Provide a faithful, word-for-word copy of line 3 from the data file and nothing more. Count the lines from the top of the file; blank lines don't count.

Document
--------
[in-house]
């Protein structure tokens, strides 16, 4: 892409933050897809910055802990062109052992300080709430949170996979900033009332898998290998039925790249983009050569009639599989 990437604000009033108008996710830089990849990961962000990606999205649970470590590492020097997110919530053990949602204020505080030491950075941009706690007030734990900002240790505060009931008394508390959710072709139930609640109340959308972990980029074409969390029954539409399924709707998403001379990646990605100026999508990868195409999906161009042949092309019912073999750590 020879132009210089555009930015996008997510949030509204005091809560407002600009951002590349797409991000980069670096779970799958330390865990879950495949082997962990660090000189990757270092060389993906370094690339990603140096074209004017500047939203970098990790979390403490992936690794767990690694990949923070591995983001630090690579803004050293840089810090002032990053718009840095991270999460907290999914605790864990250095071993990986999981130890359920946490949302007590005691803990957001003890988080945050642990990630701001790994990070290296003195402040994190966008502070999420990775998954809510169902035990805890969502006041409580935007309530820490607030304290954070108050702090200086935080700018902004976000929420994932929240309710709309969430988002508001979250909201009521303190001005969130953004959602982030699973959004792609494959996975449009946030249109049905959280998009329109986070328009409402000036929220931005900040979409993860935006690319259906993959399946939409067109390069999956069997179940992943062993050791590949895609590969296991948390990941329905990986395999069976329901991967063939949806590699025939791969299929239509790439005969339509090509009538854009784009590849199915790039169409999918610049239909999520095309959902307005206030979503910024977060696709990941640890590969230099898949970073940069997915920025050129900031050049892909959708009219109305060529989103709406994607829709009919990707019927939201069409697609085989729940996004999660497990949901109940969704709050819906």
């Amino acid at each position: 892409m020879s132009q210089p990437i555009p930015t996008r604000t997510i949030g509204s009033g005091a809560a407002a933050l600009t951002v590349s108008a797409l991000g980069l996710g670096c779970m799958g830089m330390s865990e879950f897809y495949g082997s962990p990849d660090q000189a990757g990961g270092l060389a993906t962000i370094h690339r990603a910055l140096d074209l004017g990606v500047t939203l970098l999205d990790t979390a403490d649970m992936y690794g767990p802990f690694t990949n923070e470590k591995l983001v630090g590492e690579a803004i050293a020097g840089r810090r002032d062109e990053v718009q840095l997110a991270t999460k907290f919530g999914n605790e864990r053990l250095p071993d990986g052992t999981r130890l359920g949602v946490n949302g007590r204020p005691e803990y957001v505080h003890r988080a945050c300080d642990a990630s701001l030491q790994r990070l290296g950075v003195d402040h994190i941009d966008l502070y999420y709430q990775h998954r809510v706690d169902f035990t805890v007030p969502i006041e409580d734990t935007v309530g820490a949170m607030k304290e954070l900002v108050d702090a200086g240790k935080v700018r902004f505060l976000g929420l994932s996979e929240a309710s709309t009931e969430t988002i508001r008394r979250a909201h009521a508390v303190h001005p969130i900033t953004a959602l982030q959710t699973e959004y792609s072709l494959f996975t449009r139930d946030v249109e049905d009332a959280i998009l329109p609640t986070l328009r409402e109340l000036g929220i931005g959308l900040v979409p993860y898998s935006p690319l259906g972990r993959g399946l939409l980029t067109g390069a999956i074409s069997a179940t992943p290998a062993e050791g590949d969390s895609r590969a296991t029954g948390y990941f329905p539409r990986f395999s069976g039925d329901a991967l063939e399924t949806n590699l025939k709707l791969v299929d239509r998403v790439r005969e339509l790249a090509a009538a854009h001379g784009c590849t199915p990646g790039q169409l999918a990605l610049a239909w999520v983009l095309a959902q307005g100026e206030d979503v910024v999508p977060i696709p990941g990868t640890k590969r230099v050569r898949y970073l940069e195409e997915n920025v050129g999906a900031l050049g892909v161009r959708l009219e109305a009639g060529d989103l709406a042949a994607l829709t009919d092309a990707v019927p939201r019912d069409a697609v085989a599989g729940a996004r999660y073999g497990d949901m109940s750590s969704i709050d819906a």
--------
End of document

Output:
């Amino acid at each position: 892409m020879s132009q210089p990437i555009p930015t996008r604000t997510i949030g509204s009033g005091a809560a407002a933050l600009t951002v590349s108008a797409l991000g980069l996710g670096c779970m799958g830089m330390s865990e879950f897809y495949g082997s962990p990849d660090q000189a990757g990961g270092l060389a993906t962000i370094h690339r990603a910055l140096d074209l004017g990606v500047t939203l970098l999205d990790t979390a403490d649970m992936y690794g767990p802990f690694t990949n923070e470590k591995l983001v630090g590492e690579a803004i050293a020097g840089r810090r002032d062109e990053v718009q840095l997110a991270t999460k907290f919530g999914n605790e864990r053990l250095p071993d990986g052992t999981r130890l359920g949602v946490n949302g007590r204020p005691e803990y957001v505080h003890r988080a945050c300080d642990a990630s701001l030491q790994r990070l290296g950075v003195d402040h994190i941009d966008l502070y999420y709430q990775h998954r809510v706690d169902f035990t805890v007030p969502i006041e409580d734990t935007v309530g820490a949170m607030k304290e954070l900002v108050d702090a200086g240790k935080v700018r902004f505060l976000g929420l994932s996979e929240a309710s709309t009931e969430t988002i508001r008394r979250a909201h009521a508390v303190h001005p969130i900033t953004a959602l982030q959710t699973e959004y792609s072709l494959f996975t449009r139930d946030v249109e049905d009332a959280i998009l329109p609640t986070l328009r409402e109340l000036g929220i931005g959308l900040v979409p993860y898998s935006p690319l259906g972990r993959g399946l939409l980029t067109g390069a999956i074409s069997a179940t992943p290998a062993e050791g590949d969390s895609r590969a296991t029954g948390y990941f329905p539409r990986f395999s069976g039925d329901a991967l063939e399924t949806n590699l025939k709707l791969v299929d239509r998403v790439r005969e339509l790249a090509a009538a854009h001379g784009c590849t199915p990646g790039q169409l999918a990605l610049a239909w999520v983009l095309a959902q307005g100026e206030d979503v910024v999508p977060i696709p990941g990868t640890k590969r230099v050569r898949y970073l940069e195409e997915n920025v050129g999906a900031l050049g892909v161009r959708l009219e109305a009639g060529d989103l709406a042949a994607l829709t009919d092309a990707v019927p939201r019912d069409a697609v085989a599989g729940a996004r999660y073999g497990d949901m109940s750590s969704i709050d819906a």